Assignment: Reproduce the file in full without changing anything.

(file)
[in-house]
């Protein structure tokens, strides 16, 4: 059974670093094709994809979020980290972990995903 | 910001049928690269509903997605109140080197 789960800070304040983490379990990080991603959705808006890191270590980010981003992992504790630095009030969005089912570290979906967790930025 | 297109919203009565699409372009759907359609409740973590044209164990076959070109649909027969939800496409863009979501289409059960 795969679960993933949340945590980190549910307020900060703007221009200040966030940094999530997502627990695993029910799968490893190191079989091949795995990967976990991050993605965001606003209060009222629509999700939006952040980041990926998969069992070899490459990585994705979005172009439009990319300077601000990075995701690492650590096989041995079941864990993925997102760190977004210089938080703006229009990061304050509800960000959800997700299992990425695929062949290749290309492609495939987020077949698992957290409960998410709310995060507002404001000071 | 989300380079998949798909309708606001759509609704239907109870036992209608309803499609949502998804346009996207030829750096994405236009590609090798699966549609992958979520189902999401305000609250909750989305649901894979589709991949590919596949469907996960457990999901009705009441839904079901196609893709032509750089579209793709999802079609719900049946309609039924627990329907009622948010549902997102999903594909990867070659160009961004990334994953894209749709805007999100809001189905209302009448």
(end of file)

[in-house]
């Protein structure tokens, strides 16, 4: 059974670093094709994809979020980290972990995903 | 910001049928690269509903997605109140080197 789960800070304040983490379990990080991603959705808006890191270590980010981003992992504790630095009030969005089912570290979906967790930025 | 297109919203009565699409372009759907359609409740973590044209164990076959070109649909027969939800496409863009979501289409059960 795969679960993933949340945590980190549910307020900060703007221009200040966030940094999530997502627990695993029910799968490893190191079989091949795995990967976990991050993605965001606003209060009222629509999700939006952040980041990926998969069992070899490459990585994705979005172009439009990319300077601000990075995701690492650590096989041995079941864990993925997102760190977004210089938080703006229009990061304050509800960000959800997700299992990425695929062949290749290309492609495939987020077949698992957290409960998410709310995060507002404001000071 | 989300380079998949798909309708606001759509609704239907109870036992209608309803499609949502998804346009996207030829750096994405236009590609090798699966549609992958979520189902999401305000609250909750989305649901894979589709991949590919596949469907996960457990999901009705009441839904079901196609893709032509750089579209793709999802079609719900049946309609039924627990329907009622948010549902997102999903594909990867070659160009961004990334994953894209749709805007999100809001189905209302009448």